Birmingham: The Reality of a New South Experience
In the speech, Arrington described the recent growth and progress of Birmingham in the period from the mid 1960s to the mid 1980s, which he called a true "New South" experience. He began the speech by placing Birmingham's history within the post-Civil War South which repeatedly promised to reinvent itself, but also saw repeated failures.
He noted that since Atlanta journalist Henry Grady first called for a "New South" in the 1880s, that most Southern development had been aimed at industrial development and that, despite great progress in education, public health and justice, that the biggest gains were concentrated among a small number of beneficiaries. Natural resources were developed at the expense of people, leaving the region's greatest resource untapped.
The effect of inequality and cyclic economic bursts affected Birmingham in the extreme. The city's boom periods outshone any other American city, but its busts also hit harder than elsewhere. The Great Depression imperiled Birmingham more than any other city and the de-industrialization of the second half of the 20th century resulted in the loss of more than 25,000 jobs in the District's steel industry alone.
Despite these setbacks, however, Arrington described a city that had learned that it must pull together in trust and cooperation in order to survive and prosper. He explained that Birmingham's progress in expanding its economic base and overcoming social injustices was possible because leaders were determined to move forward for the benefit of all citizens and with understanding of the lessons of the past.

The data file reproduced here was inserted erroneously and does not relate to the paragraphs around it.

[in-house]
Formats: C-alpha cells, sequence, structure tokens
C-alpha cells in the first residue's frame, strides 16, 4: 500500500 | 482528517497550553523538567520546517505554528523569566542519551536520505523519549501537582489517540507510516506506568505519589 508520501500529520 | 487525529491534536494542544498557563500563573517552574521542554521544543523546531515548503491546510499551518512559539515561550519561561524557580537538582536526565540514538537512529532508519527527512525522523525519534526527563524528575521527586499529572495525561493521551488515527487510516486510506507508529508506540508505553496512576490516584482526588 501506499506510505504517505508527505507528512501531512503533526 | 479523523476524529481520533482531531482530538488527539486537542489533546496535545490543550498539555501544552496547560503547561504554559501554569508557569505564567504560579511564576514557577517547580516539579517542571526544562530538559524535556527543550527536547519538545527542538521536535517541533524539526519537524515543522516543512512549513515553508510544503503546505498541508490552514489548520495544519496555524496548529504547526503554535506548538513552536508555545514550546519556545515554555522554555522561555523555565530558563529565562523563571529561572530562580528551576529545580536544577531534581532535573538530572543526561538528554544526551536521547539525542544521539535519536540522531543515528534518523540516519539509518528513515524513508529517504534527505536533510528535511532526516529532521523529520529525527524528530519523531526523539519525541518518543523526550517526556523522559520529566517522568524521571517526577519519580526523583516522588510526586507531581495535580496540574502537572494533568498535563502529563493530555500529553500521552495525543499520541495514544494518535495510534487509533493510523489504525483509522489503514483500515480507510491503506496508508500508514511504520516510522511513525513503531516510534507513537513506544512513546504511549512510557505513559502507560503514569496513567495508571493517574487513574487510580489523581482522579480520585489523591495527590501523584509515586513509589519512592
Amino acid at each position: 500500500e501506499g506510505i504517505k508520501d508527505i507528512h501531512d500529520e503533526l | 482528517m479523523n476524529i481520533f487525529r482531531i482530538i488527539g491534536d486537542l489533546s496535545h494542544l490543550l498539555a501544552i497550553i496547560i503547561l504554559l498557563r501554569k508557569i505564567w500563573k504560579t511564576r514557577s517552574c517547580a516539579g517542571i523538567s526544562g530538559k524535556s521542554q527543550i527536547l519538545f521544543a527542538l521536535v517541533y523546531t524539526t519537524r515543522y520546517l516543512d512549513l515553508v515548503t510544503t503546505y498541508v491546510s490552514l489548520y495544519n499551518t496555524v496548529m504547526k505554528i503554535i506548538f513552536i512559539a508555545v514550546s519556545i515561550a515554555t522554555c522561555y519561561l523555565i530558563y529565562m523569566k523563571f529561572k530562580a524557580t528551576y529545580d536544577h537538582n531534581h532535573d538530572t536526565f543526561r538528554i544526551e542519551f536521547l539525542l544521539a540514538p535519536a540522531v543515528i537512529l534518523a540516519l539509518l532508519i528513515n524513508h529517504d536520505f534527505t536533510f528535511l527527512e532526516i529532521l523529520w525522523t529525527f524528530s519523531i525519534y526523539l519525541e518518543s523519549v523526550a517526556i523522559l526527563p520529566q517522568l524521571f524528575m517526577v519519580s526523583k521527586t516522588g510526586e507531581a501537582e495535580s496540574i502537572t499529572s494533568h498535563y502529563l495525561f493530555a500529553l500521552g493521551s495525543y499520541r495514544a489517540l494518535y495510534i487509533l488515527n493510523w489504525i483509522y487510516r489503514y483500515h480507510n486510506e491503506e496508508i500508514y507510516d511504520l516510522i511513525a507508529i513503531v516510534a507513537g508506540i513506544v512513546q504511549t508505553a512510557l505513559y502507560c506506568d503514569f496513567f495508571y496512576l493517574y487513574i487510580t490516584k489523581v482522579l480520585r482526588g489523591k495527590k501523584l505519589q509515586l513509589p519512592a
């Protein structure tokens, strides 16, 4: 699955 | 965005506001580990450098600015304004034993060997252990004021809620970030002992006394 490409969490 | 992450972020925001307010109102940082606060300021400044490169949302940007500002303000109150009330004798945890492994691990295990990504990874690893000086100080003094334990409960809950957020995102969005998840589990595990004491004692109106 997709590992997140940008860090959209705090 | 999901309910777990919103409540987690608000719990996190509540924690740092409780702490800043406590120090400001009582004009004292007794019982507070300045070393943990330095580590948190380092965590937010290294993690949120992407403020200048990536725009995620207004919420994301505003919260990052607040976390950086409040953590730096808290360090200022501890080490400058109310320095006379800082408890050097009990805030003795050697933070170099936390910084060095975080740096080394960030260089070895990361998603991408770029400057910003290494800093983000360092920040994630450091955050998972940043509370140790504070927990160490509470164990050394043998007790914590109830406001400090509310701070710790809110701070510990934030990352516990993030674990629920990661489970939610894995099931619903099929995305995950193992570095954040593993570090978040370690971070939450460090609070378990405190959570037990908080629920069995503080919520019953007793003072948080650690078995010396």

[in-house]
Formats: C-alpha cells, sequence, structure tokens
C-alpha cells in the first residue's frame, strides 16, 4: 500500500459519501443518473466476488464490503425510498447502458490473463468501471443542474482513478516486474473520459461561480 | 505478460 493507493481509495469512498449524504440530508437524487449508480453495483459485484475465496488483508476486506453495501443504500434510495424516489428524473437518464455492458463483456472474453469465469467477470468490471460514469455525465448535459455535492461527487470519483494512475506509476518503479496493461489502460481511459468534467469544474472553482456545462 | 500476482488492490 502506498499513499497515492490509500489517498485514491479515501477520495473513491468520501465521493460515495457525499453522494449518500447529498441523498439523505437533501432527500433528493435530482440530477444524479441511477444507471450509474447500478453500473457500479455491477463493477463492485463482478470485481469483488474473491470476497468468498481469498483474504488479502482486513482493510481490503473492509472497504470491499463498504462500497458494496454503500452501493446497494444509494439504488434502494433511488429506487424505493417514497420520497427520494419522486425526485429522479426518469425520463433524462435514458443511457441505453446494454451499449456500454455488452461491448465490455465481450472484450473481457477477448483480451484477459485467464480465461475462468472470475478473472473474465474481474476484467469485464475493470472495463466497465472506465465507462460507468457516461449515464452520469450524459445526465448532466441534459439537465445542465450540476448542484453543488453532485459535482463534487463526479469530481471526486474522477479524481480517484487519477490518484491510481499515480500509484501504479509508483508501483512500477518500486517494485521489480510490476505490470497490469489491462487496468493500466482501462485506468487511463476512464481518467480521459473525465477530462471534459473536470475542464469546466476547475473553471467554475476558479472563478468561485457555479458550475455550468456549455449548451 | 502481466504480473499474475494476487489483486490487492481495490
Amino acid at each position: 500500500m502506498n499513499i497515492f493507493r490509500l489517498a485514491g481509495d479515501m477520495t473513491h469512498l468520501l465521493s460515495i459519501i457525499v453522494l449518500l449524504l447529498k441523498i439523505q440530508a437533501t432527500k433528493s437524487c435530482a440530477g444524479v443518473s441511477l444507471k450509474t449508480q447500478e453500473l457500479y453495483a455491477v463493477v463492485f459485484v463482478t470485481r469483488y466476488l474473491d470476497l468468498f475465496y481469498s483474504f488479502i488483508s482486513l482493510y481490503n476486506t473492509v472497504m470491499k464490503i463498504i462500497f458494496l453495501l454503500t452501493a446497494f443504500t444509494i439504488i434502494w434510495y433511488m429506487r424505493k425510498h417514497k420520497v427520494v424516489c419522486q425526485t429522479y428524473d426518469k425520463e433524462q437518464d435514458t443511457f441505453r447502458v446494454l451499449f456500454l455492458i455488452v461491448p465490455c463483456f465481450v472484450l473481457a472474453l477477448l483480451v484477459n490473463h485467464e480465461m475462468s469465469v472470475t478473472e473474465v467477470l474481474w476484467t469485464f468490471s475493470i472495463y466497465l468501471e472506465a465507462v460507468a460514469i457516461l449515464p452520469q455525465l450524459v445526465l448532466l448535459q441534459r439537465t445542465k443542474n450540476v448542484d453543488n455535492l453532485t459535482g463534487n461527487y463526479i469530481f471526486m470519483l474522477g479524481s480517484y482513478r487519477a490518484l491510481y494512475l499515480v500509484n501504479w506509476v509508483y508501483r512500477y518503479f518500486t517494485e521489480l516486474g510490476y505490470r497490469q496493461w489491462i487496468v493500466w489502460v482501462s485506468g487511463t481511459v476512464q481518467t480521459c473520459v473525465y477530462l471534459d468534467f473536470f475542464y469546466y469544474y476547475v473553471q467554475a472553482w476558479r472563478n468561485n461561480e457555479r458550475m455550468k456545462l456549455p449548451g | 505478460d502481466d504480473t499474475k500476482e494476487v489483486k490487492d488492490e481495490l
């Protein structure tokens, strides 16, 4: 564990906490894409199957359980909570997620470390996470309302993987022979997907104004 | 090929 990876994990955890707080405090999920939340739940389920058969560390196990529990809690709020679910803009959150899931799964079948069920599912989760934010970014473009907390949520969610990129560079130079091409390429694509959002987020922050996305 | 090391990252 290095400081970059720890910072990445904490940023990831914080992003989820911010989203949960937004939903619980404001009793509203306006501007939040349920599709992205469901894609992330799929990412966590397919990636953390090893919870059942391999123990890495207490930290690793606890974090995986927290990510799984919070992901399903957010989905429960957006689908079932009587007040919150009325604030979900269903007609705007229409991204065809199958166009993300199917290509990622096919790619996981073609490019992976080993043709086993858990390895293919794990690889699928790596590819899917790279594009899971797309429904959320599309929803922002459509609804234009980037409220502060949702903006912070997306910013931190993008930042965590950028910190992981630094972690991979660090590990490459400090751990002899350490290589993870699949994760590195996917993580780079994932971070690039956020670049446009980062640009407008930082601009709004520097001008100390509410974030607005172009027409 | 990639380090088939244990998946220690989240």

The result of a concerted effort at economic diversification was a transition from heavy industry as the predominant employer to a balanced mix of health care, education, research, utilities, telecommunications, finance and insurance. He singled out the presence of UAB as a cornerstone of the city's economic development.
At the same time, social and political changes of national importance were constructed through Birmingham's experience in the Civil Rights Movement. He claimed that the successes of the movement in Birmingham stood as "a tribute to its people", and that the true legacy of those events would be borne out in the city's "forward-looking attitude".
In closing, he specifically addressed UAB's honor students in the audience, congratulating them for their individual achievements which would serve as the foundation for community and national successes. He challenged them to dedicate their talents to a philosophy of life founded in compassion for the well-being of society as a whole -- to apply the lessons of the true New South to the problems of American and of the world, and to fulfill the promise of the region's greatest resource: its people.
- Arrington, Richard, Jr (August 1985) Birmingham: The Reality of a New South Experience. Birmingham: University of Alabama at Birmingham.